House plant question

We have a cyclamen in the house which gets indirect light at a SW window. We have no success thus far...... modest watering results in leaves and blooms to droop. More watering results in leaves turning yellow, and none of the blooms or leaves look healthy and still hang down. We occasionally fertilize with drops added to the water. What do we do wrong ? 1. Wrong light ? What is best light condition ? 2. Too much water, or too little ? Watering techniques ? 3. More or less fertilizing ? What is recommended ? 4. Repotting ? Special soil needed ? Thanks for your views !
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Ben Tuinman wrote:

Cyclamen in the garden go dormant after flowering. Check Paghat's web page. www.paghat.com
--

Travis in Shoreline (just North of Seattle) Washington
USDA Zone 8
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There are more than one kind of cyclamen. Is yours the type that was sold as a house plant, perhaps in the winter? Or, bulbs you bought for the garden?
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Yes Doug, it's a houseplant obtained during the winter months. I don't know its name, but it is of the variety one most often buys in supermarkets.

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OK. I bought one back in January. It did beautifully until mid-May, but now it looks like hell. I've been too busy with the outside garden to deal with the cyclamen, but you've given me a reason to get out the book, "Crockett's Indoor Garden". Here's a summary:
- Blooms October through late March or April.
- Needs sunlight or bright indirect light, and constant moisture when in bloom.
- Needs cool temperatures and "this is where most gardeners have problems". Prefers nights in the 40s or low 50s. Tolerates up to 65, but won't do as well.
- Direct quote: C. persicum are very easy to keep from year to year, as long as they're given some attention during summer. When they stop flowering, reduce the amount of moisture they receive to the point where the soil is allowed to dry out moderately before watering again. Keep in partial shade, out of the sun.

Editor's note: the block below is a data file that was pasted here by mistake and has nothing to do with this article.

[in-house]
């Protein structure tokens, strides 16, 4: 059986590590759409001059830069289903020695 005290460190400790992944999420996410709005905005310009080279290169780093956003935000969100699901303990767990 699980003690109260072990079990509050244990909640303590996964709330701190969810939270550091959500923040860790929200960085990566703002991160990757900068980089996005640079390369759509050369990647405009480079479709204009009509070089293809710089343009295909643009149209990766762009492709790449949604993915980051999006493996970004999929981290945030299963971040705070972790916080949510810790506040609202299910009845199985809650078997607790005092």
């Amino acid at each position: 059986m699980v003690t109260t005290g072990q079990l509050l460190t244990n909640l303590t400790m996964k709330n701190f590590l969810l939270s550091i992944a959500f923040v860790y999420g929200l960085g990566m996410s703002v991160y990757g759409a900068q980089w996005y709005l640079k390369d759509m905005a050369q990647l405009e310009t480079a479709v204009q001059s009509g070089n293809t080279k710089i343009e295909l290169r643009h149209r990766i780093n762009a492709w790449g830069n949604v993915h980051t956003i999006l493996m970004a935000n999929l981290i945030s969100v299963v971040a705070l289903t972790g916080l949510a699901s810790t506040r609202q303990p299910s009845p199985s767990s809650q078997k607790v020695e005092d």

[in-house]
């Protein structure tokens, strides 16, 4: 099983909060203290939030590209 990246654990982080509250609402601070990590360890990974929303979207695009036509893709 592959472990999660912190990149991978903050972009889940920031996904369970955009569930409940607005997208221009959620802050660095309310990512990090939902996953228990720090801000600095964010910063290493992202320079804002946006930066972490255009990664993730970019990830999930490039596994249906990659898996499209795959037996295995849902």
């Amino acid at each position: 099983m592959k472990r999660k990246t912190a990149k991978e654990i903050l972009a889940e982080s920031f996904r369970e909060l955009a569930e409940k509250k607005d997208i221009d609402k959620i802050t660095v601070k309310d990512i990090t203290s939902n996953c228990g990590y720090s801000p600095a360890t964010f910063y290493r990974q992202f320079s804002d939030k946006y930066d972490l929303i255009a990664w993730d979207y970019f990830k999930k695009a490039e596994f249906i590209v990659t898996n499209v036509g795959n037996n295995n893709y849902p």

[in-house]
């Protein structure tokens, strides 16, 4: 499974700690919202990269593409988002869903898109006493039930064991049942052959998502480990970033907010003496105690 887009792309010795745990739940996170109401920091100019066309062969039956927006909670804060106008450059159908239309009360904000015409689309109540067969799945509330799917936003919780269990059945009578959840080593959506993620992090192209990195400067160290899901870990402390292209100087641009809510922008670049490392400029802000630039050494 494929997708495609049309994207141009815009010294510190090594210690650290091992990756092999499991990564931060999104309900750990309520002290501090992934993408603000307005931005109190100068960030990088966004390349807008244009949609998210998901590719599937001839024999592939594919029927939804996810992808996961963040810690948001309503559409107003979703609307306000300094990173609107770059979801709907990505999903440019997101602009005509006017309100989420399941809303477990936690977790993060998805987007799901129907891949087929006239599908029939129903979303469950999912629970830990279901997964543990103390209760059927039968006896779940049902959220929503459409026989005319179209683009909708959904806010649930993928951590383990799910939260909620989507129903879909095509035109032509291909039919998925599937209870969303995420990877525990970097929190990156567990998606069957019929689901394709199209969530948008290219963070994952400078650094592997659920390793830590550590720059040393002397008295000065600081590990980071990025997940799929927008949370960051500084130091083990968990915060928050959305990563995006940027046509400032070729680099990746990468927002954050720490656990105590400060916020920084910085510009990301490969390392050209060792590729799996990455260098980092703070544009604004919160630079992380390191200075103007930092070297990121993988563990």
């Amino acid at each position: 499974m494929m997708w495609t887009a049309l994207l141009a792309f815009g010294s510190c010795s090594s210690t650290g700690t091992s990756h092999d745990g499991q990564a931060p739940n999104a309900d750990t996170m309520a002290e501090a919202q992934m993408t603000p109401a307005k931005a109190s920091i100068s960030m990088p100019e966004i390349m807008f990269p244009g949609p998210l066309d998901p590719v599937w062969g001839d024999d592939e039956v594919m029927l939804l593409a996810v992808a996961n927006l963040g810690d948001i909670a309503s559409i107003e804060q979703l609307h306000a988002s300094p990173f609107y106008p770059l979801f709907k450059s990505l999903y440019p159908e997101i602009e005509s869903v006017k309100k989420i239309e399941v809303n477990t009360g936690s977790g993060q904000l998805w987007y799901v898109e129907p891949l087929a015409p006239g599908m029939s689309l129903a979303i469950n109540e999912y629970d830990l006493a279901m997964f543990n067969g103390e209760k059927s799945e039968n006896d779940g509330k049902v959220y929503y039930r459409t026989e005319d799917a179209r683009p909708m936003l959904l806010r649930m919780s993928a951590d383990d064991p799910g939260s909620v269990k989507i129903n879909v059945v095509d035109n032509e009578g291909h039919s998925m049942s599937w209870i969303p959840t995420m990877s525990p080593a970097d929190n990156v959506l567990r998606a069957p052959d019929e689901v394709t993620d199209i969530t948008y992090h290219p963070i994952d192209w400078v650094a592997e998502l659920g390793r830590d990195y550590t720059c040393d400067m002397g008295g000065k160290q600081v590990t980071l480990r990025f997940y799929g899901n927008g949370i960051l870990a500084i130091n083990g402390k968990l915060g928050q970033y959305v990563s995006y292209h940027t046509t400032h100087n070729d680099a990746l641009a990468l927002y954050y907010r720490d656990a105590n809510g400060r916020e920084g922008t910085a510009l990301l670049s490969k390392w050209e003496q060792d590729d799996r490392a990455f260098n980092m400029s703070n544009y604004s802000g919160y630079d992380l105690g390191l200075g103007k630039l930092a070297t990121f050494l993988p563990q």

Next, he's referring to the season after April, but when there's still the possibility of late spring frosts:
- When the weather is warm enough, with night temps predicatably above 55 degrees, unpot them, shake off the old soil, and repot the corm, the beetlike root from which the plant grows, in a 1-inch-larger pot of commercial potting soil. *** Make sure that the corm is not set more deply than it had been before repotting. As the corm ages, more and more of it will grow above the soil line; ideally, it will be a third to halfway out of the soil. Set the plant outside for the summer in a shady spot and keep the soil barely moist. Old leaves will stay on the plant while the news ones grow in. During the summer, the previous season's leaves will drop off. If the corm's allowed to dry out completely, it'll lose all its foliage. But even a bare corm will usually produce new growth again if given moisture.
I already see 3 mistakes I've made with mine. :-) By the way, the book is worth owning, especially since you can get used copies from www.powells.com, for less than ten dollars. http://www.powells.com/s?kw=crockett%27s+indoor+garden&x=0&y=0

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Thanks for the good info, Doug. We now know more about this nice plant than ever before, and we are going to try to obtain a copy of the recommended book. Thanks again ! Ben.

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That online bookstore's great for books like the one I mentioned. Very dependable, and when they post descriptions of the condition of a used book, they're accurate.

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